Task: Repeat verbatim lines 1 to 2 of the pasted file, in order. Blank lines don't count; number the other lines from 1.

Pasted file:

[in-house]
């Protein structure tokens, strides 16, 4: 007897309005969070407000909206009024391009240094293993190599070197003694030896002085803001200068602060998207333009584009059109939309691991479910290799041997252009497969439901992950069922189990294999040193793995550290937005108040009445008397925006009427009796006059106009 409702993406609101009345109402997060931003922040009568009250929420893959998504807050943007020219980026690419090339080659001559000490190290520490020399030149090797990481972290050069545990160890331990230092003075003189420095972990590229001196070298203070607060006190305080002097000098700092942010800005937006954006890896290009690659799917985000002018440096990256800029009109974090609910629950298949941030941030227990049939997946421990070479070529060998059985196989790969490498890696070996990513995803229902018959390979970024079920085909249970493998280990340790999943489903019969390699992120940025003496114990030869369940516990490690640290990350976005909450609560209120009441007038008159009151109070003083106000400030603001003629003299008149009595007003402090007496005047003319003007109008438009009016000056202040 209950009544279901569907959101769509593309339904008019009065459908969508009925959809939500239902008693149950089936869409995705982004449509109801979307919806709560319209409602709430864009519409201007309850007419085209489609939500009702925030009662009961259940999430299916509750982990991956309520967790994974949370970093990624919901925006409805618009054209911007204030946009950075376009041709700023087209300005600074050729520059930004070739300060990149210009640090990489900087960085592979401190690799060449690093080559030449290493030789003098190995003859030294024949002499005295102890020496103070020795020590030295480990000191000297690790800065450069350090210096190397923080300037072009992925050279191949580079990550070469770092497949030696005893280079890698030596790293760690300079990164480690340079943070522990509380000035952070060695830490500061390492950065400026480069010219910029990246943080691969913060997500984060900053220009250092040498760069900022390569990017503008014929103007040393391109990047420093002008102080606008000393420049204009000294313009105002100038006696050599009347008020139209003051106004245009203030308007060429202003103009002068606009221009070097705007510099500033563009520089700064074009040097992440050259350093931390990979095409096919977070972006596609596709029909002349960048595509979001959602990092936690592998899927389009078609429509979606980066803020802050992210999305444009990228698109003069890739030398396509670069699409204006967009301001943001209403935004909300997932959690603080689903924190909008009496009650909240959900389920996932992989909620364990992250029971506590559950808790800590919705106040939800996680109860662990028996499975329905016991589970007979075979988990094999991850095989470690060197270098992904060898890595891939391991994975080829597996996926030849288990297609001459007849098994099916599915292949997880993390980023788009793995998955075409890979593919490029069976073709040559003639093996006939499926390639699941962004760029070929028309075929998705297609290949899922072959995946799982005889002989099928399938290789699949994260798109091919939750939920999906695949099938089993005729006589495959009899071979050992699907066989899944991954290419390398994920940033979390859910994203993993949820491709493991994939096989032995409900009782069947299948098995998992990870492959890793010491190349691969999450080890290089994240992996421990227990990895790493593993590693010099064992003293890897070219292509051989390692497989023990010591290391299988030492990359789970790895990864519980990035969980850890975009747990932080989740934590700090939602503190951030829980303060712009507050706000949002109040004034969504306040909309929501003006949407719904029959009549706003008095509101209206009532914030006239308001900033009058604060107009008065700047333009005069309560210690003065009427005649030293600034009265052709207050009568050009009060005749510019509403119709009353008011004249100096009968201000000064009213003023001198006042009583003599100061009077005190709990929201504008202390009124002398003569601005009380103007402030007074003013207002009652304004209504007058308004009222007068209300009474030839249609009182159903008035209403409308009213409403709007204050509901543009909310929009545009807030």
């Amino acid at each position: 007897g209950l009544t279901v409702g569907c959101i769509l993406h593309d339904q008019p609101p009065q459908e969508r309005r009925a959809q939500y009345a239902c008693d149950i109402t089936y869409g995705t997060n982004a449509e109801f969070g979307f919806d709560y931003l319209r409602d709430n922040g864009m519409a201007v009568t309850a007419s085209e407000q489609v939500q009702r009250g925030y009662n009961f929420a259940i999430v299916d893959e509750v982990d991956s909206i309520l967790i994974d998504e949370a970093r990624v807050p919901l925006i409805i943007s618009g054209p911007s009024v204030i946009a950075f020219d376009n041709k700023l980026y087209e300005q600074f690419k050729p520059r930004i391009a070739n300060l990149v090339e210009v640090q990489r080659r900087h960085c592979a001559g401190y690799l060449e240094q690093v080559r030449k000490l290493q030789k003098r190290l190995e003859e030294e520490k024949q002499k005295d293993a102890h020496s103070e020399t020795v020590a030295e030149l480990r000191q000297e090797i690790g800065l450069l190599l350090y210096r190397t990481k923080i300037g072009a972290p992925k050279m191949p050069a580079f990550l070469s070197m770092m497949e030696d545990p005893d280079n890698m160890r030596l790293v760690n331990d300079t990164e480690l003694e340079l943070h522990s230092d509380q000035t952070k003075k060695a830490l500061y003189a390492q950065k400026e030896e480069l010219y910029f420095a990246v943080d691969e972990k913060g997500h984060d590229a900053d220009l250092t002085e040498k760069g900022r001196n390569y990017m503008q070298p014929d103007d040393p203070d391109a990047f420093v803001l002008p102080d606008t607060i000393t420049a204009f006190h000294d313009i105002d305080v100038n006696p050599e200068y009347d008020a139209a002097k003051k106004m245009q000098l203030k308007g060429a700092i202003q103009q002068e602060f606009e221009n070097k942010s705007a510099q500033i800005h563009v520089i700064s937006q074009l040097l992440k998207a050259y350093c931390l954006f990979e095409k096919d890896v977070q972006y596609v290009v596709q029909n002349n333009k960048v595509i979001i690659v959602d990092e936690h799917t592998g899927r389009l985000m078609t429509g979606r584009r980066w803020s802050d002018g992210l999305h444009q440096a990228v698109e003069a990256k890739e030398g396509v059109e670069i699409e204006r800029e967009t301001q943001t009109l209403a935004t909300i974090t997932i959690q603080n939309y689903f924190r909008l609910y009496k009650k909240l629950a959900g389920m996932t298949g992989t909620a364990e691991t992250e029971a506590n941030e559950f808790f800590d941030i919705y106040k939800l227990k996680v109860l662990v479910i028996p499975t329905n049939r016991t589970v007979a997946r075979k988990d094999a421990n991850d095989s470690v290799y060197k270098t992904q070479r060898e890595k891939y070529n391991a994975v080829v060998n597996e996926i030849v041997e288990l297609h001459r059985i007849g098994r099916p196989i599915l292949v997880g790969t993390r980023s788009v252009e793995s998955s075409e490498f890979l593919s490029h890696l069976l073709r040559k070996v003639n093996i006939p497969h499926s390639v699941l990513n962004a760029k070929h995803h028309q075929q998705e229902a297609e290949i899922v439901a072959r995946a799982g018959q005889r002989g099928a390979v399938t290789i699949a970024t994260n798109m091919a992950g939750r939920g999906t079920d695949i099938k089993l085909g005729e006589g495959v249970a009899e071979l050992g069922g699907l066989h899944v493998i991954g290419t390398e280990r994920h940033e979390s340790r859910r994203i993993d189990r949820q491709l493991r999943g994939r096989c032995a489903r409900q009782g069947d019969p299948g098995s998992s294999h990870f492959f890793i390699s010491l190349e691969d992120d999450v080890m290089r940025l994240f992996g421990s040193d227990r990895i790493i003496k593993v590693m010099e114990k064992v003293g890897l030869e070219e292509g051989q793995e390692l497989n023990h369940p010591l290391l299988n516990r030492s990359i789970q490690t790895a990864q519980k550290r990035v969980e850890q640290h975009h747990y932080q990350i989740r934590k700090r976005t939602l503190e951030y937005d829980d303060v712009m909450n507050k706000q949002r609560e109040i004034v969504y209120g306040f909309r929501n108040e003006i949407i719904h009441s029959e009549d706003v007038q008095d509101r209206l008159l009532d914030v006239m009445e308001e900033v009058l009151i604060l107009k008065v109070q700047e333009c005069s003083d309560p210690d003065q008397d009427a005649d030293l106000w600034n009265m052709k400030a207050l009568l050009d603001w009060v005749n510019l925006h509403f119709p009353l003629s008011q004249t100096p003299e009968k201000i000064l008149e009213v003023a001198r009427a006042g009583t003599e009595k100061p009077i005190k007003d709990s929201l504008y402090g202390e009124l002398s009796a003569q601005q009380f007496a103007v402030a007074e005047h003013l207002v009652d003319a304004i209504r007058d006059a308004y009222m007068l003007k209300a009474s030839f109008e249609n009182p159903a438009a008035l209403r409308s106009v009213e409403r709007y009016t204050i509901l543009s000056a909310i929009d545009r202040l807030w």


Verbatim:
[in-house]
């Protein structure tokens, strides 16, 4: 007897309005969070407000909206009024391009240094293993190599070197003694030896002085803001200068602060998207333009584009059109939309691991479910290799041997252009497969439901992950069922189990294999040193793995550290937005108040009445008397925006009427009796006059106009 409702993406609101009345109402997060931003922040009568009250929420893959998504807050943007020219980026690419090339080659001559000490190290520490020399030149090797990481972290050069545990160890331990230092003075003189420095972990590229001196070298203070607060006190305080002097000098700092942010800005937006954006890896290009690659799917985000002018440096990256800029009109974090609910629950298949941030941030227990049939997946421990070479070529060998059985196989790969490498890696070996990513995803229902018959390979970024079920085909249970493998280990340790999943489903019969390699992120940025003496114990030869369940516990490690640290990350976005909450609560209120009441007038008159009151109070003083106000400030603001003629003299008149009595007003402090007496005047003319003007109008438009009016000056202040 209950009544279901569907959101769509593309339904008019009065459908969508009925959809939500239902008693149950089936869409995705982004449509109801979307919806709560319209409602709430864009519409201007309850007419085209489609939500009702925030009662009961259940999430299916509750982990991956309520967790994974949370970093990624919901925006409805618009054209911007204030946009950075376009041709700023087209300005600074050729520059930004070739300060990149210009640090990489900087960085592979401190690799060449690093080559030449290493030789003098190995003859030294024949002499005295102890020496103070020795020590030295480990000191000297690790800065450069350090210096190397923080300037072009992925050279191949580079990550070469770092497949030696005893280079890698030596790293760690300079990164480690340079943070522990509380000035952070060695830490500061390492950065400026480069010219910029990246943080691969913060997500984060900053220009250092040498760069900022390569990017503008014929103007040393391109990047420093002008102080606008000393420049204009000294313009105002100038006696050599009347008020139209003051106004245009203030308007060429202003103009002068606009221009070097705007510099500033563009520089700064074009040097992440050259350093931390990979095409096919977070972006596609596709029909002349960048595509979001959602990092936690592998899927389009078609429509979606980066803020802050992210999305444009990228698109003069890739030398396509670069699409204006967009301001943001209403935004909300997932959690603080689903924190909008009496009650909240959900389920996932992989909620364990992250029971506590559950808790800590919705106040939800996680109860662990028996499975329905016991589970007979075979988990094999991850095989470690060197270098992904060898890595891939391991994975080829597996996926030849288990297609001459007849098994099916599915292949997880993390980023788009793995998955075409890979593919490029069976073709040559003639093996006939499926390639699941962004760029070929028309075929998705297609290949899922072959995946799982005889002989099928399938290789699949994260798109091919939750939920999906695949099938089993005729006589495959009899071979050992699907066989899944991954290419390398994920940033979390859910994203993993949820491709493991994939096989032995409900009782069947299948098995998992990870492959890793010491190349691969999450080890290089994240992996421990227990990895790493593993590693010099064992003293890897070219292509051989390692497989023990010591290391299988030492990359789970790895990864519980990035969980850890975009747990932080989740934590700090939602503190951030829980303060712009507050706000949002109040004034969504306040909309929501003006949407719904029959009549706003008095509101209206009532914030006239308001900033009058604060107009008065700047333009005069309560210690003065009427005649030293600034009265052709207050009568050009009060005749510019509403119709009353008011004249100096009968201000000064009213003023001198006042009583003599100061009077005190709990929201504008202390009124002398003569601005009380103007402030007074003013207002009652304004209504007058308004009222007068209300009474030839249609009182159903008035209403409308009213409403709007204050509901543009909310929009545009807030």